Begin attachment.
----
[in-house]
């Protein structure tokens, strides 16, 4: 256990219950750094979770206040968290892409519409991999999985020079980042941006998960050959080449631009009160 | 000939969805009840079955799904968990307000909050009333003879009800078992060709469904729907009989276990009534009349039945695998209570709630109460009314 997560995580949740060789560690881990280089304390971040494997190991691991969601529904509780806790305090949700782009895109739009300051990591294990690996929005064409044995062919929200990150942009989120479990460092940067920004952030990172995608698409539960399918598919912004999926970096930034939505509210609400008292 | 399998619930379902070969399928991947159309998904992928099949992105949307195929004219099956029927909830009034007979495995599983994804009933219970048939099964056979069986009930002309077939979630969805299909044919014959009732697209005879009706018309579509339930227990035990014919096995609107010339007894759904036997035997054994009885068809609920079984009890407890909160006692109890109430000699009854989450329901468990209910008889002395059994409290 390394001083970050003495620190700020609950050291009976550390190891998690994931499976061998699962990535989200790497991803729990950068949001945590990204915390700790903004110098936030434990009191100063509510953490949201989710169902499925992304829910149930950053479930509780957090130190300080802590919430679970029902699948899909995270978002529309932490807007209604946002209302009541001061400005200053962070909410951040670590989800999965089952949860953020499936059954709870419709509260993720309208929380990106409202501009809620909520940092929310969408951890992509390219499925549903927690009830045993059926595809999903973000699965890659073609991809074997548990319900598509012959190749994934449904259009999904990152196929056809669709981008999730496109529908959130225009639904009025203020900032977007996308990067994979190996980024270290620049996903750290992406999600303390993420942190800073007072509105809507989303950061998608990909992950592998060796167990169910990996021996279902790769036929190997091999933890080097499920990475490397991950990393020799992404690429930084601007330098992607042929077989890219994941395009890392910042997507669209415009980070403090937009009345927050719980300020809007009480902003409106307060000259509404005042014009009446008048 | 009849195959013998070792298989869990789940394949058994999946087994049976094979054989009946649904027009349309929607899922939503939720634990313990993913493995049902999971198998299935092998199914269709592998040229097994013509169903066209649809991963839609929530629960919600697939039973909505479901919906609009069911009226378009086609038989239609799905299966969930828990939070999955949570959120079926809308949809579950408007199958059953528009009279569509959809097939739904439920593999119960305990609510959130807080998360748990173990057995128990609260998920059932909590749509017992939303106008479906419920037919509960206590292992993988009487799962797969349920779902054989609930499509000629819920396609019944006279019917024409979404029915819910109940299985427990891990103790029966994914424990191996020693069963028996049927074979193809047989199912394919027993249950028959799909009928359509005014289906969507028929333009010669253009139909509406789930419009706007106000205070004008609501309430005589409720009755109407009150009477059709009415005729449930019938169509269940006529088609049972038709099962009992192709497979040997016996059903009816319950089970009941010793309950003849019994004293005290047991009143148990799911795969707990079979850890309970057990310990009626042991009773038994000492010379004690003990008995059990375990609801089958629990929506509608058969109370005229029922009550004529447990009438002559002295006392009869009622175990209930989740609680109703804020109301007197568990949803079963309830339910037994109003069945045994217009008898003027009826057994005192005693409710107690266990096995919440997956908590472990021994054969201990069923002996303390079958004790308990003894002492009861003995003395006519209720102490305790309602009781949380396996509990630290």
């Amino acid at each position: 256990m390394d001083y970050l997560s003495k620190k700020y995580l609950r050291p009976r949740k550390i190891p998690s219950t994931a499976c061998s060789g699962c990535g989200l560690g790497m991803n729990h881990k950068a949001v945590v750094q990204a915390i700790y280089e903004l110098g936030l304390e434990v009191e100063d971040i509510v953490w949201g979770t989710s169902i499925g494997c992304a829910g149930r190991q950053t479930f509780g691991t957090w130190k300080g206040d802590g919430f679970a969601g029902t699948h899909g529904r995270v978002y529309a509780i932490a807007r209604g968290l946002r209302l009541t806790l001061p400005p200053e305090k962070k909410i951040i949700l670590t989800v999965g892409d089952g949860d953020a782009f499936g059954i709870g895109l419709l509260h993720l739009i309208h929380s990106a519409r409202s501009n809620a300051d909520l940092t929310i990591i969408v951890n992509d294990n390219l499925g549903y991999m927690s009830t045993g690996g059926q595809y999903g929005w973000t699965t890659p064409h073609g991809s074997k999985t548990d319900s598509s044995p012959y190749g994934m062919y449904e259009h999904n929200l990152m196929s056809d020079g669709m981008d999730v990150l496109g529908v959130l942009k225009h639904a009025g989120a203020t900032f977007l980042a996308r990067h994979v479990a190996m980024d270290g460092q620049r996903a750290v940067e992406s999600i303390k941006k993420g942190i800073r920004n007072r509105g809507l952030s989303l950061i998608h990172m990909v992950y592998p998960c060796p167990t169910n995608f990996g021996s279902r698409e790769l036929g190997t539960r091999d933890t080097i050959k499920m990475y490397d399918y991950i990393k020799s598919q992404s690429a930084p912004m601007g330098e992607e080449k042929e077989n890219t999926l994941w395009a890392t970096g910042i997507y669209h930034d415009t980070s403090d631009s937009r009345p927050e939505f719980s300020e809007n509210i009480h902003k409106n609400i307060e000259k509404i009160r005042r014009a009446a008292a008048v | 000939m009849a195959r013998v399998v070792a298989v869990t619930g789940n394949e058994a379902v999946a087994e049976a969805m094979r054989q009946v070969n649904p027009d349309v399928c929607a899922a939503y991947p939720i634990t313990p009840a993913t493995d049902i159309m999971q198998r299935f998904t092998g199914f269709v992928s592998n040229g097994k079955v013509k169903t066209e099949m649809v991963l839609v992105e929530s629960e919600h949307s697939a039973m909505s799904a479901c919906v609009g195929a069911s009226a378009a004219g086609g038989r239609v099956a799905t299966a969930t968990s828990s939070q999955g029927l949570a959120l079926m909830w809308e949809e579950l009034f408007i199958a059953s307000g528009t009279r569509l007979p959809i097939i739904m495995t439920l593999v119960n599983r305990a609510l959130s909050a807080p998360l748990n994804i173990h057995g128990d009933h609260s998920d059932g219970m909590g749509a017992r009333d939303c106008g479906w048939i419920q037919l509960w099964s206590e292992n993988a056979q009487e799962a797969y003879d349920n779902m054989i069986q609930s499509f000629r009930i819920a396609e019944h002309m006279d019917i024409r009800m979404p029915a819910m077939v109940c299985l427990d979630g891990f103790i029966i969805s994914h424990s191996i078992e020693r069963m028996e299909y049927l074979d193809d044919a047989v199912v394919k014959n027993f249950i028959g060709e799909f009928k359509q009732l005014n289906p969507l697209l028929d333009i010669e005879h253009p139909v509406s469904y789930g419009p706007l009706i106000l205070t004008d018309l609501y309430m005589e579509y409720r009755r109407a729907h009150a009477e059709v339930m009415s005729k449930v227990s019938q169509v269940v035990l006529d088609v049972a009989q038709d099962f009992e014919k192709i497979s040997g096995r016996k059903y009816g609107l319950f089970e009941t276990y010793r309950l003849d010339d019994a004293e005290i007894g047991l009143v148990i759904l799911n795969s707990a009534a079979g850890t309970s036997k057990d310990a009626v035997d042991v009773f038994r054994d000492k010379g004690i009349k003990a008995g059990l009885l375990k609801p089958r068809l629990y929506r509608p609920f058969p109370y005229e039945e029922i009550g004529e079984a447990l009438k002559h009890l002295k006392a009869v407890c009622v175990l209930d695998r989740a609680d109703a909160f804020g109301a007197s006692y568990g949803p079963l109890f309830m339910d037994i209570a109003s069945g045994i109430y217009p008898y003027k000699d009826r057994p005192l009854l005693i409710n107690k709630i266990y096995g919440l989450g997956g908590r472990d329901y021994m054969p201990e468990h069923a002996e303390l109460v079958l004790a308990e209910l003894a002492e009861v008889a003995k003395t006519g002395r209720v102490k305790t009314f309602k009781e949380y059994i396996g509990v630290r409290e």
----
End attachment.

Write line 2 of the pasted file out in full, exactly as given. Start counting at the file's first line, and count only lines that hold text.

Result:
């Protein structure tokens, strides 16, 4: 256990219950750094979770206040968290892409519409991999999985020079980042941006998960050959080449631009009160 | 000939969805009840079955799904968990307000909050009333003879009800078992060709469904729907009989276990009534009349039945695998209570709630109460009314 997560995580949740060789560690881990280089304390971040494997190991691991969601529904509780806790305090949700782009895109739009300051990591294990690996929005064409044995062919929200990150942009989120479990460092940067920004952030990172995608698409539960399918598919912004999926970096930034939505509210609400008292 | 399998619930379902070969399928991947159309998904992928099949992105949307195929004219099956029927909830009034007979495995599983994804009933219970048939099964056979069986009930002309077939979630969805299909044919014959009732697209005879009706018309579509339930227990035990014919096995609107010339007894759904036997035997054994009885068809609920079984009890407890909160006692109890109430000699009854989450329901468990209910008889002395059994409290 390394001083970050003495620190700020609950050291009976550390190891998690994931499976061998699962990535989200790497991803729990950068949001945590990204915390700790903004110098936030434990009191100063509510953490949201989710169902499925992304829910149930950053479930509780957090130190300080802590919430679970029902699948899909995270978002529309932490807007209604946002209302009541001061400005200053962070909410951040670590989800999965089952949860953020499936059954709870419709509260993720309208929380990106409202501009809620909520940092929310969408951890992509390219499925549903927690009830045993059926595809999903973000699965890659073609991809074997548990319900598509012959190749994934449904259009999904990152196929056809669709981008999730496109529908959130225009639904009025203020900032977007996308990067994979190996980024270290620049996903750290992406999600303390993420942190800073007072509105809507989303950061998608990909992950592998060796167990169910990996021996279902790769036929190997091999933890080097499920990475490397991950990393020799992404690429930084601007330098992607042929077989890219994941395009890392910042997507669209415009980070403090937009009345927050719980300020809007009480902003409106307060000259509404005042014009009446008048 | 009849195959013998070792298989869990789940394949058994999946087994049976094979054989009946649904027009349309929607899922939503939720634990313990993913493995049902999971198998299935092998199914269709592998040229097994013509169903066209649809991963839609929530629960919600697939039973909505479901919906609009069911009226378009086609038989239609799905299966969930828990939070999955949570959120079926809308949809579950408007199958059953528009009279569509959809097939739904439920593999119960305990609510959130807080998360748990173990057995128990609260998920059932909590749509017992939303106008479906419920037919509960206590292992993988009487799962797969349920779902054989609930499509000629819920396609019944006279019917024409979404029915819910109940299985427990891990103790029966994914424990191996020693069963028996049927074979193809047989199912394919027993249950028959799909009928359509005014289906969507028929333009010669253009139909509406789930419009706007106000205070004008609501309430005589409720009755109407009150009477059709009415005729449930019938169509269940006529088609049972038709099962009992192709497979040997016996059903009816319950089970009941010793309950003849019994004293005290047991009143148990799911795969707990079979850890309970057990310990009626042991009773038994000492010379004690003990008995059990375990609801089958629990929506509608058969109370005229029922009550004529447990009438002559002295006392009869009622175990209930989740609680109703804020109301007197568990949803079963309830339910037994109003069945045994217009008898003027009826057994005192005693409710107690266990096995919440997956908590472990021994054969201990069923002996303390079958004790308990003894002492009861003995003395006519209720102490305790309602009781949380396996509990630290």